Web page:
CHICAGO - JULY 14: Emily Sipos with her puppy Sadie makes a purchase at a Petco store July 14, 2006 in Chicago, Illinois. Texas Pacific Group and Leonard Green & Partners LP agreed to acquire the animal supplies retailer for $29 a share, 49 percent more yesterday's closing price. (Photo by Scott Olson/Getty Images)
Prosecutors in five California counties say Petco Animal Supplies Inc. has agreed to pay $1.75 million to settle a lawsuit alleging the company overcharged customers and improperly cared for animals it offered for sale.
The San Diego- based company was accused of providing inadequate animal care and overcharging customers.
State and county investigators in Marin, San Mateo, Santa Barbara, Los Angeles and San Diego found animals were neglected and mistreated, according to the San Diego DA's office. In some cases, the animals were for sale even though they were sick and in need of veterinary care.
San Diego Superior Court Judge Richard Whitney approved the settlement Tuesday. Though Petco did not admit liability, it did agree to implement daily animal and habitat inspections, comprehensive employee training and to provide prompt veterinary care for sick or injured animals, according to the San Diego District Attorney's office. The company will also be required to institute more extensive policies to ensure pricing accuracy. Under the terms of the court order, if a customer is overcharged, the store must deduct $3 from the lowest advertised price. If the item costs less than $3, the store must give it to the customer for free. This policy will be in effect for five years.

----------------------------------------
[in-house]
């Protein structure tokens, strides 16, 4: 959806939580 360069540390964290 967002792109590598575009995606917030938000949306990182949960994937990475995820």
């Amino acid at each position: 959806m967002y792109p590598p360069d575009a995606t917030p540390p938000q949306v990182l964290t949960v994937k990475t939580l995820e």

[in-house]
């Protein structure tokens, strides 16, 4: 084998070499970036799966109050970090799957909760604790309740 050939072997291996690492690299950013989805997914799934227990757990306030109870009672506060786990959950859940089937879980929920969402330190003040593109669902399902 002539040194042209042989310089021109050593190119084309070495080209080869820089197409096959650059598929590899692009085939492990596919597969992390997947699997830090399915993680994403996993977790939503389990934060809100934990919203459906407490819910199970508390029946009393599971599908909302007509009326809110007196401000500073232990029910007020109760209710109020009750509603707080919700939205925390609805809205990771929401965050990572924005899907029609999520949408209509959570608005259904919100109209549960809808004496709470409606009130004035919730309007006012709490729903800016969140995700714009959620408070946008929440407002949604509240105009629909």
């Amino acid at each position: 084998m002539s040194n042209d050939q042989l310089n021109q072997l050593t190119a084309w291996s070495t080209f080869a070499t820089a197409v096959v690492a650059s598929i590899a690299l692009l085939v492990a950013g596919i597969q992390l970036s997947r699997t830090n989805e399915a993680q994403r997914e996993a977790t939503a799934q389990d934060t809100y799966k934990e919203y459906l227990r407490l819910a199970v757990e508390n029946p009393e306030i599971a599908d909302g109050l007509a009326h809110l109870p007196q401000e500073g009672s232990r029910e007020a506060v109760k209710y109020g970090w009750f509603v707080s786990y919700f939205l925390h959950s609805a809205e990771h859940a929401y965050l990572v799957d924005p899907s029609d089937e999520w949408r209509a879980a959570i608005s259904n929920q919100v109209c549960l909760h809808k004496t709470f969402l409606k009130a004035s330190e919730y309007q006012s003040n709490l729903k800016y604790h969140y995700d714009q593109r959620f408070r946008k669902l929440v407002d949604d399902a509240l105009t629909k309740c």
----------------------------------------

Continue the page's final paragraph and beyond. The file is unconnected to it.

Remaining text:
State and county inspections of Petco stores in Marin County found animal habitats were not adequately cleaned or maintained as required by California's Pet Store Animal Care Act, according to the lawsuit. Another investigation revealed that Petco failed to remove expired price tags from store shelves and overcharged customers on such bulk sale items as dog biscuits and pet treats.
Investigations were conducted throughout California from 2005-08. The company paid more than $850,000 to resolve similar allegations in a 2004 law enforcement case brought by California prosecutors.